Detroit musician Ted Lucas spent decades quietly pursuing musical greatness in and around his hometown. Throughout the '60s and '70s, Lucas' name was attached to several regional rock bands, session work for Motown before they left Detroit for Los Angeles, and even time spent studying the art of raga with Ravi Shankar. He continued playing up until his death in 1992, leaving behind only scattered documentation of his various output, the most lasting and visible article being this self-titled album from 1975, first released by Lucas himself on his OM Records imprint. Recorded largely in his attic apartment, the album is divided into a first side of six spare tunes of soft psychedelic folk and a second side with two instrumentals and a wandering blues jam. The first half is a non-stop string of winners, beginning with the looming minor-key proclamation "Plain and Sane and Simple Melody" and continuing through to the grinning, sing-song mellowness on tracks like "It's So Easy (When You Know What You're Doing)" and "It Is So Nice to Get Stoned," or the more weary, broken feelings on "Now That I Know" and "I'll Find a Way (To Carry It All)." These subtly composed tunes are on par with some of the best "lost classic" psych folk albums of the era, Lucas' multi-tracked layers of his own harmonies reaching the same sometimes spooky, often beautiful heights as those of Judee Sill, and the entire album shares the same psychedelic hitch-hiker feel as Skip Spence's Oar does. Lucas' musicianship is masterful but never showy, even when stretching out on the woozy "Love and Peace Raga" that closes the album. Instead, he chooses straightforward arrangements that better serve the themes of idealism and compassion that sit at the center of even the most heartbreaking tunes. The shift in presentation between the near-perfect acid folk of side one and the more instrumental-minded expansion of side two makes for a somewhat polarizing listen, but both are valuable looks into Lucas' talents, even the jammier tracks feeling like deliberately placed statements instead of filler to reach full album length. Though the album lingered in deep obscurity during his lifetime, a reissue campaign in the 2010s brought the album to a new audience hungry for just this type of privately pressed '70s psych folk; the kind that is so captivating it's a mystery as to why it didn't catch on in its time. Ted Lucas' album is a perfect example of this trope, ranking up there with Nick Drake, Index, the Contents Are, Anonymous, and other artists who made astonishing albums that got lost in the shuffle in their day. While a lot of those private press albums are fascinating in the context of their histories, Ted Lucas' sole album borders on timelessness in its best moments and soars from start to finish.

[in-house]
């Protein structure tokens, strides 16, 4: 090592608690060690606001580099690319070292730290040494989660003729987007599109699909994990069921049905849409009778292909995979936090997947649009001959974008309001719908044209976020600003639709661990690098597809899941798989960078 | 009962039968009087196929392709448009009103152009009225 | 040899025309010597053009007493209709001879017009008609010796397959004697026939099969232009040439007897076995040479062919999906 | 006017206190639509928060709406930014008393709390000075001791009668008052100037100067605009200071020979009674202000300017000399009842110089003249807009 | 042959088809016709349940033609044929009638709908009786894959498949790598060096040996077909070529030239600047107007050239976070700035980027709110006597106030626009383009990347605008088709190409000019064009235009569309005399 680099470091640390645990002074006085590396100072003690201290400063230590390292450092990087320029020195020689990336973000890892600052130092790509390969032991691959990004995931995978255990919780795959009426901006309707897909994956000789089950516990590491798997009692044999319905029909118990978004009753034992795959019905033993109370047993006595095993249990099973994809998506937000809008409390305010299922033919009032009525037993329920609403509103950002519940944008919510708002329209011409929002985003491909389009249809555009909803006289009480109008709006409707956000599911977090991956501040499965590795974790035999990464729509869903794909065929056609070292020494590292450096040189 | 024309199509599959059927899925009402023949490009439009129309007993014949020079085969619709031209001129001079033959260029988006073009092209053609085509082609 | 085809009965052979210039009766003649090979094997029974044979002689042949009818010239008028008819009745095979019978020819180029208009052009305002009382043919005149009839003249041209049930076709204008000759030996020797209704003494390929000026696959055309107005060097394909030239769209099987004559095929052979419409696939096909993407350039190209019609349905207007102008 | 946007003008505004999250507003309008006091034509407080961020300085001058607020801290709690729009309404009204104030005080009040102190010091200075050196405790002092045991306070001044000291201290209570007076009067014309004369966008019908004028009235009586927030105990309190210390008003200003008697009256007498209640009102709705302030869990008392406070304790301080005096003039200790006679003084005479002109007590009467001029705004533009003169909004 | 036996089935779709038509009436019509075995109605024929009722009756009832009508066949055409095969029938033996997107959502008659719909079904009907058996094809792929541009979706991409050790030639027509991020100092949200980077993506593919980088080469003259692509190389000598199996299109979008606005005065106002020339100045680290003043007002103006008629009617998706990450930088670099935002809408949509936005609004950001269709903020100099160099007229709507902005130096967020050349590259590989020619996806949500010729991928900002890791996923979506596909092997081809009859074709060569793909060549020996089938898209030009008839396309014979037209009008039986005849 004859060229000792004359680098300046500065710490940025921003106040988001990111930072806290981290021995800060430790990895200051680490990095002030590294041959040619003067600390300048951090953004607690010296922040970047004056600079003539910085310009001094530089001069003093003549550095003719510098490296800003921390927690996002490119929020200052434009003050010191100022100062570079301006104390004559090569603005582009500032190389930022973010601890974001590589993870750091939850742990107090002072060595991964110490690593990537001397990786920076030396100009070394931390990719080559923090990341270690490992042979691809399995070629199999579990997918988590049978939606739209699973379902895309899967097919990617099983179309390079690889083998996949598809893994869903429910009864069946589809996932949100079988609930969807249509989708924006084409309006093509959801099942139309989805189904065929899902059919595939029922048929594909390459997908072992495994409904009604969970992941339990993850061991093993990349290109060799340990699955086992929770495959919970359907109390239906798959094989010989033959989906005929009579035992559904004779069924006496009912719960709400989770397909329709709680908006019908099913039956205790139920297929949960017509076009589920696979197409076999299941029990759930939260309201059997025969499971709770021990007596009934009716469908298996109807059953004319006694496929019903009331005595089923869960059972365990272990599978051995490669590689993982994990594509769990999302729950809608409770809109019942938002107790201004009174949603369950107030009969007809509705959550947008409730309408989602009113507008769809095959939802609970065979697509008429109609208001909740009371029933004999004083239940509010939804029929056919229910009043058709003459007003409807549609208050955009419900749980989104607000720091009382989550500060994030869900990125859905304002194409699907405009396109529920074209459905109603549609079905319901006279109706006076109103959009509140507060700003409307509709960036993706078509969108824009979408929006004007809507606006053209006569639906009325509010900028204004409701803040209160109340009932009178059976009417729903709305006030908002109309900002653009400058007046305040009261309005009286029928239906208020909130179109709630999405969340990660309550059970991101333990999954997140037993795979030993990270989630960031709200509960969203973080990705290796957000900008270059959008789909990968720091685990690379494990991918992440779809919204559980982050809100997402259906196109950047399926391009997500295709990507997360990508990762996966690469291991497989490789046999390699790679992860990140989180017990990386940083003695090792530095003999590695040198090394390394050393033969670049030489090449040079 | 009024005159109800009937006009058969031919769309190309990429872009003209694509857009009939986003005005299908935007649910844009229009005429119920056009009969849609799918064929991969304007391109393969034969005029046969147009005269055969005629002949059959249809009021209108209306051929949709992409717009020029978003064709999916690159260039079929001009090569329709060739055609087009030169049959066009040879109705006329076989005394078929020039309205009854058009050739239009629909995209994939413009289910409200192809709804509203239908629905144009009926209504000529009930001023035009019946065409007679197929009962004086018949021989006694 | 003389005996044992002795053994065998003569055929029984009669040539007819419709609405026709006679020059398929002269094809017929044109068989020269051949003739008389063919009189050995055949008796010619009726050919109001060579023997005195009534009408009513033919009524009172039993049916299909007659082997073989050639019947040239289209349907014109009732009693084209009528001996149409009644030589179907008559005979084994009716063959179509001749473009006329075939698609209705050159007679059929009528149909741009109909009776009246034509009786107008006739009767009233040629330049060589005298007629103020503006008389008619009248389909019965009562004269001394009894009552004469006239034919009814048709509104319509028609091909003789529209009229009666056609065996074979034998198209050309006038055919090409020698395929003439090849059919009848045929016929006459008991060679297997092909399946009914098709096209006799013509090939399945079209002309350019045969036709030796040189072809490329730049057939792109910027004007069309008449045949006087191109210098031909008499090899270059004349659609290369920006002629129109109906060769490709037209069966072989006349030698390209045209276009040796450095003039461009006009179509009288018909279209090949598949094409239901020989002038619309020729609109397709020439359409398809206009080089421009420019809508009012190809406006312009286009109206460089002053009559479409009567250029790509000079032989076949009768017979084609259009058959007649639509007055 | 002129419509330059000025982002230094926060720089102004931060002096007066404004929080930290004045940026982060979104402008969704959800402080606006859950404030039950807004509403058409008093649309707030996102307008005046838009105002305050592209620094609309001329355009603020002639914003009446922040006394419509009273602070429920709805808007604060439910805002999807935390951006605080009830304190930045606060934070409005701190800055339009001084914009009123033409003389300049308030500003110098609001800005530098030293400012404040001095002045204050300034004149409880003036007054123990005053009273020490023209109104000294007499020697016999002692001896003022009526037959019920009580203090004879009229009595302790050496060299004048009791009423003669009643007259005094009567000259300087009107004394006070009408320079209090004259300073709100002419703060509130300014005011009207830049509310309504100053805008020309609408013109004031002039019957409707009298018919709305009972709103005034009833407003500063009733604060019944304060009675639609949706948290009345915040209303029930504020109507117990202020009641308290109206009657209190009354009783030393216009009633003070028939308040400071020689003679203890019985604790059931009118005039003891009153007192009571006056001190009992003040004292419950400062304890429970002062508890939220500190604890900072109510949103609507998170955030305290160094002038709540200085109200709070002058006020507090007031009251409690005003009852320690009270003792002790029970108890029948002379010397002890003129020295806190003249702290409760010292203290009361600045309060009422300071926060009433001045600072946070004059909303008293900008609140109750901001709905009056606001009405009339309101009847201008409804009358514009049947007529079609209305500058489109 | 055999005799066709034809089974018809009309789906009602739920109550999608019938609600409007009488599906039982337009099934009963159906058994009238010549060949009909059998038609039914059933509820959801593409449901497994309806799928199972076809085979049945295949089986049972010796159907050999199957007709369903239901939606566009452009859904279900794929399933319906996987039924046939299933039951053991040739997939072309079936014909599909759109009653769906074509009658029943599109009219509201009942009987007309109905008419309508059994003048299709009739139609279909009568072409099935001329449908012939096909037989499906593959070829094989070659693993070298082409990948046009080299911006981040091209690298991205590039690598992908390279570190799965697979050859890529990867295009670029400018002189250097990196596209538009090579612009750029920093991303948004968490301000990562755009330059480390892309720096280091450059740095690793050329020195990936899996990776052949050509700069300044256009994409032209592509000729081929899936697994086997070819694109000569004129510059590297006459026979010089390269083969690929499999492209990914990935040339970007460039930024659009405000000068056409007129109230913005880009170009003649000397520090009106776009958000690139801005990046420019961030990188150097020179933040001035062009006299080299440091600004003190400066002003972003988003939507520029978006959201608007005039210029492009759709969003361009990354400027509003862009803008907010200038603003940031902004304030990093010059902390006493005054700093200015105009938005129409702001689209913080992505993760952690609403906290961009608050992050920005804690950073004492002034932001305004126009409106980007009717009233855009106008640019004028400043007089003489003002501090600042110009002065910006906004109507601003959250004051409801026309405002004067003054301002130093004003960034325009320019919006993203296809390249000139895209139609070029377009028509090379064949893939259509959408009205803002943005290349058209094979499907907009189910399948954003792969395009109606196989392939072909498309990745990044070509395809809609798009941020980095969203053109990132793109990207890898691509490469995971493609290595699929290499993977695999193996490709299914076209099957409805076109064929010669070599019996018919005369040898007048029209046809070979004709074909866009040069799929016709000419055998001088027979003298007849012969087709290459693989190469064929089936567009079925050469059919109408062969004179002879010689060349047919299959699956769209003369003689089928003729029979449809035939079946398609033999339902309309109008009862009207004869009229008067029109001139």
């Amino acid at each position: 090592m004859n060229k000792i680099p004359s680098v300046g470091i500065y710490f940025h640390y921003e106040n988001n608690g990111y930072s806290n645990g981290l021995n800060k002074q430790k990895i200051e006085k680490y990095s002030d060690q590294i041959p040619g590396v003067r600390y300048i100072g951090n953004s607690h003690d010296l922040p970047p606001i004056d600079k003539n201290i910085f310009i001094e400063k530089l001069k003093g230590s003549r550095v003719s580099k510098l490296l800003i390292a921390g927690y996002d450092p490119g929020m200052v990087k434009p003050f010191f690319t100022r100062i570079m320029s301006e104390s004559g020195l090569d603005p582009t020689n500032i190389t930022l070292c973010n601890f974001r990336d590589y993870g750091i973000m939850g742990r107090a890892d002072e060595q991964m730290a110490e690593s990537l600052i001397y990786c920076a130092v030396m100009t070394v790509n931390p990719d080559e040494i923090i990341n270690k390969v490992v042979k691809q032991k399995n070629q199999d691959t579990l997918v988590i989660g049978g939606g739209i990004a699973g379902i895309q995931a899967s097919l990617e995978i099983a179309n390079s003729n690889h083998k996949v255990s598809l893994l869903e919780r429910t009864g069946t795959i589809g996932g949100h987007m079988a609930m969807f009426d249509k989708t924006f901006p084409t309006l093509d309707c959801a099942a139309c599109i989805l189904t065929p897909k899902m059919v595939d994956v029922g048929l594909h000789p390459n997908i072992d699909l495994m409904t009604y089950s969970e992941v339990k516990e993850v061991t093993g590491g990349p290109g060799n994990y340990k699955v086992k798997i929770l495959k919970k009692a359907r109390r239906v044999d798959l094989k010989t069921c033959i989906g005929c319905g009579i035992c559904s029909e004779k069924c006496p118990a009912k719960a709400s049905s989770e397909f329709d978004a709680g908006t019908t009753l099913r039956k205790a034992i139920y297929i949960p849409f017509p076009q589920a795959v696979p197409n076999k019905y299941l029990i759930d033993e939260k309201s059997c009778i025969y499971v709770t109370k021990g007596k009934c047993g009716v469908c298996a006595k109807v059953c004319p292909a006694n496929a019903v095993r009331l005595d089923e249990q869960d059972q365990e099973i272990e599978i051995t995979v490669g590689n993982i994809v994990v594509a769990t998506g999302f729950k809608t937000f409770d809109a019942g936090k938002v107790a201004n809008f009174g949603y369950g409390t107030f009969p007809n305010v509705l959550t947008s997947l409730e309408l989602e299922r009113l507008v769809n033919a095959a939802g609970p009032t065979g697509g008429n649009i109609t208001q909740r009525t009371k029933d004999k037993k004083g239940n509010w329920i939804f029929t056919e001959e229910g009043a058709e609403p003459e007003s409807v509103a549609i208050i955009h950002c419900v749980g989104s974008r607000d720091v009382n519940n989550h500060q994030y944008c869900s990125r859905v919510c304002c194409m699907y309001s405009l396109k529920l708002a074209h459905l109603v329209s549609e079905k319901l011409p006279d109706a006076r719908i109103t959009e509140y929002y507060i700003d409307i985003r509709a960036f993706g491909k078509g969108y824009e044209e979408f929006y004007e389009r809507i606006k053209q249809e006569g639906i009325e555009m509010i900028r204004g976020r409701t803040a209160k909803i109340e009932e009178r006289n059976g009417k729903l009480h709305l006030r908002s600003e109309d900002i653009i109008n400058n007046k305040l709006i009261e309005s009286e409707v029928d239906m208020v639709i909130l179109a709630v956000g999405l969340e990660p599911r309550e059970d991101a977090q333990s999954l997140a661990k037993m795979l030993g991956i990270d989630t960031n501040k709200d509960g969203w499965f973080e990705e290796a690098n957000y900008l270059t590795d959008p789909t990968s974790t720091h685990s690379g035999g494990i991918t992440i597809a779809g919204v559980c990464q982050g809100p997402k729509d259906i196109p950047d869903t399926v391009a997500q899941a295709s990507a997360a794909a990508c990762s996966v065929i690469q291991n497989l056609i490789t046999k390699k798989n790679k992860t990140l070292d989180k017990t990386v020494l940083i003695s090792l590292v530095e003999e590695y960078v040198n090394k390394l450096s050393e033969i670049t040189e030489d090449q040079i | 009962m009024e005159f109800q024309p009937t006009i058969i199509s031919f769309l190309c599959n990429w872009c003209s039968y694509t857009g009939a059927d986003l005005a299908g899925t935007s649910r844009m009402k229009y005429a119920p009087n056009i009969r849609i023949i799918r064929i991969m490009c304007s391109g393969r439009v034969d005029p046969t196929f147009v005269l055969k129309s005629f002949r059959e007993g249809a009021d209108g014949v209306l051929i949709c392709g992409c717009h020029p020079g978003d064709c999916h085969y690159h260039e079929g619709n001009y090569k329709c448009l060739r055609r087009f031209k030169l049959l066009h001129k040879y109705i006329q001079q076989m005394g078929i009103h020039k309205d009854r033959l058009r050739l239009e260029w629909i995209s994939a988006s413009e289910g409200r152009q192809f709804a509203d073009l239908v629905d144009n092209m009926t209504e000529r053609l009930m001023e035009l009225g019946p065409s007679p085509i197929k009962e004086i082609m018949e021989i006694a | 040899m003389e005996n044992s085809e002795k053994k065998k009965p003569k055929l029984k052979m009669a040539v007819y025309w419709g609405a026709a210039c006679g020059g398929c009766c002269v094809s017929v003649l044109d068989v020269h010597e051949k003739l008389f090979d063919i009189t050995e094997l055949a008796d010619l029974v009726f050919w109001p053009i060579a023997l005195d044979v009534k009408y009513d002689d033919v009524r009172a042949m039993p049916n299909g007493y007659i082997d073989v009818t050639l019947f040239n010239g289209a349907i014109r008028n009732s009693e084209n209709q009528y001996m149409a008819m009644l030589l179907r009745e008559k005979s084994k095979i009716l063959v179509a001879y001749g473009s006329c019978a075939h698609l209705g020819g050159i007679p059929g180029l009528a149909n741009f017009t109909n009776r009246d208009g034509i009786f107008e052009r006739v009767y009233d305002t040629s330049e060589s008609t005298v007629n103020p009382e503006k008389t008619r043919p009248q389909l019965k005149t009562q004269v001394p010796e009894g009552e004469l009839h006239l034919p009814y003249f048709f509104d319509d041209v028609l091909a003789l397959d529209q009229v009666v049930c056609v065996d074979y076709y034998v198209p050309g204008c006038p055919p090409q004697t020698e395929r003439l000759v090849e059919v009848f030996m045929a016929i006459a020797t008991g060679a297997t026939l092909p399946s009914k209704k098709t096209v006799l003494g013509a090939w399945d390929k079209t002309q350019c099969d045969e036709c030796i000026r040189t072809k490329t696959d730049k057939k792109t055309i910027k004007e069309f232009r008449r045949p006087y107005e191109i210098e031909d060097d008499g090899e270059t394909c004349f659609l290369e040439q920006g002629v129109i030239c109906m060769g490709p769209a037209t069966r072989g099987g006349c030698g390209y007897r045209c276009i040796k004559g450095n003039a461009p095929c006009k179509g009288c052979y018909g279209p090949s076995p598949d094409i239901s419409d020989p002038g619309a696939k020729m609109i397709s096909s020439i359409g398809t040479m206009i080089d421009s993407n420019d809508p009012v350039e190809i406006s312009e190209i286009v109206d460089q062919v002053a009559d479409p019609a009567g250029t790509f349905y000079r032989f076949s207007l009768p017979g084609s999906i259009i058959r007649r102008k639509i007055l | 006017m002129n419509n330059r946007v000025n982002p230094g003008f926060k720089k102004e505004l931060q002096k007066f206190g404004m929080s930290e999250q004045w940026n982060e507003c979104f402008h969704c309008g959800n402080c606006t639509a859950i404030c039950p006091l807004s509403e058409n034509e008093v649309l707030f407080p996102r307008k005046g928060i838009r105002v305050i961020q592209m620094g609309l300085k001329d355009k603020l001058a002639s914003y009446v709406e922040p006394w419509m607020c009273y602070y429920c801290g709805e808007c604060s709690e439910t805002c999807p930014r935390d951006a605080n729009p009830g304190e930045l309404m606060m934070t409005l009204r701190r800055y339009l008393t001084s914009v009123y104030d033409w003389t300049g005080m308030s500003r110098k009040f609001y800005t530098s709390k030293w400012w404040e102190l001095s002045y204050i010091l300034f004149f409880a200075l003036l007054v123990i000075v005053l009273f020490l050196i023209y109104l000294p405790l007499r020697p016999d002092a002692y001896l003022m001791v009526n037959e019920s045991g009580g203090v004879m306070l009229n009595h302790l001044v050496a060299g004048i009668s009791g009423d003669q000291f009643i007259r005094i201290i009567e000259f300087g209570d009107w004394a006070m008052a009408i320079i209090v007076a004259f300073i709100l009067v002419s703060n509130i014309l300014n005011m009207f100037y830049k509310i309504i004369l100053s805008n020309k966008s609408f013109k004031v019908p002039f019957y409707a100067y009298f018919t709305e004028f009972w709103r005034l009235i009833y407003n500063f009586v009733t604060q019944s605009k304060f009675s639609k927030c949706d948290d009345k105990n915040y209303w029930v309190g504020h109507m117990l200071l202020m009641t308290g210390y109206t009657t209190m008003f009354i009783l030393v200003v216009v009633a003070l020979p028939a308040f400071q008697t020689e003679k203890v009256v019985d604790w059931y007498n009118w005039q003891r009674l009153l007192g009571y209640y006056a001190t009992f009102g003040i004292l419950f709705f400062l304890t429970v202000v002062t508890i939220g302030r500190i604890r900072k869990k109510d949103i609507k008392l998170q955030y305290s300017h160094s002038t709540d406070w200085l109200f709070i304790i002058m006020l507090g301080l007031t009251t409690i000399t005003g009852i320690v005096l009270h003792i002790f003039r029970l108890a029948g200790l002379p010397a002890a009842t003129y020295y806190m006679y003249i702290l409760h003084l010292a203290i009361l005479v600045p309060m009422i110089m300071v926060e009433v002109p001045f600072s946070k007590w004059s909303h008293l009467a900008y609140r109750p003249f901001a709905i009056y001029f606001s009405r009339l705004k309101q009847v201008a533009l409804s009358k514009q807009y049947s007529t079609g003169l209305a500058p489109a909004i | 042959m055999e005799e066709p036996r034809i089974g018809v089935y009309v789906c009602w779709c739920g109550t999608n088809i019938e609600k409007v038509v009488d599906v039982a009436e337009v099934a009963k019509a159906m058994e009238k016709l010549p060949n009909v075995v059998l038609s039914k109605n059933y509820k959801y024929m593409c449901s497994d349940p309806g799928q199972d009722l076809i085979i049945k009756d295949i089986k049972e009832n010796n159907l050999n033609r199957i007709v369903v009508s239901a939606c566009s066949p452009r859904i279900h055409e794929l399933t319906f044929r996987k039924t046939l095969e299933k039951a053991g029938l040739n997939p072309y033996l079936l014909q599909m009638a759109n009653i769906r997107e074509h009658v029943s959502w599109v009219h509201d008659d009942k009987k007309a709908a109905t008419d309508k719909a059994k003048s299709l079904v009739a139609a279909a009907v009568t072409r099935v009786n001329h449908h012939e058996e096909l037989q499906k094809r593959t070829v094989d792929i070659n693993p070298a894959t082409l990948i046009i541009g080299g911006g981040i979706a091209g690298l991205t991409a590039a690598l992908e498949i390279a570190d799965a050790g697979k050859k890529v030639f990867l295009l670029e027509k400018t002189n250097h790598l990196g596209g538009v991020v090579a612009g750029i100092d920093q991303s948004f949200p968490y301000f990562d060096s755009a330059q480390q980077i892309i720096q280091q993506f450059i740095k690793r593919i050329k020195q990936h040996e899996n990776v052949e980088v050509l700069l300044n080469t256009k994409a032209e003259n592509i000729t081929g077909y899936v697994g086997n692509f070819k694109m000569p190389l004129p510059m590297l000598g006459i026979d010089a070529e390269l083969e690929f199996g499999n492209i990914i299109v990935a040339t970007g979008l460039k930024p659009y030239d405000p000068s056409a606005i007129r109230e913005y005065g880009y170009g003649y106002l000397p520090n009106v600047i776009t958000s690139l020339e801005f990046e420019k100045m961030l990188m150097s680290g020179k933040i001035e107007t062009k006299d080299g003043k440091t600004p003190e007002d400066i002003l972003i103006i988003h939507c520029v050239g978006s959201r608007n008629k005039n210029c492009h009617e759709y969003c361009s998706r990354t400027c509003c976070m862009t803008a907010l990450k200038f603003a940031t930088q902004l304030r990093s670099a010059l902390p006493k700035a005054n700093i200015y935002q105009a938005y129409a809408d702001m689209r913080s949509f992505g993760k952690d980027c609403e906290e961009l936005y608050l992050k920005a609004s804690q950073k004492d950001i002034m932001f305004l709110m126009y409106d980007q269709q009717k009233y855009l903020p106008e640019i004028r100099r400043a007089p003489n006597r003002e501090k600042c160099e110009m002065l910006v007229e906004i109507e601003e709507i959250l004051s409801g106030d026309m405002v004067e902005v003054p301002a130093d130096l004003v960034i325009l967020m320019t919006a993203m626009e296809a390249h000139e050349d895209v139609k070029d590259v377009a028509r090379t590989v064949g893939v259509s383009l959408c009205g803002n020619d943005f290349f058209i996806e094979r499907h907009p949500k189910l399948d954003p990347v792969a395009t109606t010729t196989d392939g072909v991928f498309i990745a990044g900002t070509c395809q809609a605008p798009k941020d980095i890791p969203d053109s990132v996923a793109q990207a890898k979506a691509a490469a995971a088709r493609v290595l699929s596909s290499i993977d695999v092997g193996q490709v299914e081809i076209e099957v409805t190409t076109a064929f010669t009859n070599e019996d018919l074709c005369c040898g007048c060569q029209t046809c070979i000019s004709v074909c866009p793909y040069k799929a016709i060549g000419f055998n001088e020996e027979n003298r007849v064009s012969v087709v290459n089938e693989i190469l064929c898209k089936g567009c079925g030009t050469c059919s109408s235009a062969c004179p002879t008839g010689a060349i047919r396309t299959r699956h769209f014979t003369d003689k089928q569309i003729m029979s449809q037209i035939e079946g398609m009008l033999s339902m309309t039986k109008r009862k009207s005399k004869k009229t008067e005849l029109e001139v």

Ted Lucas Review
by Fred Thomas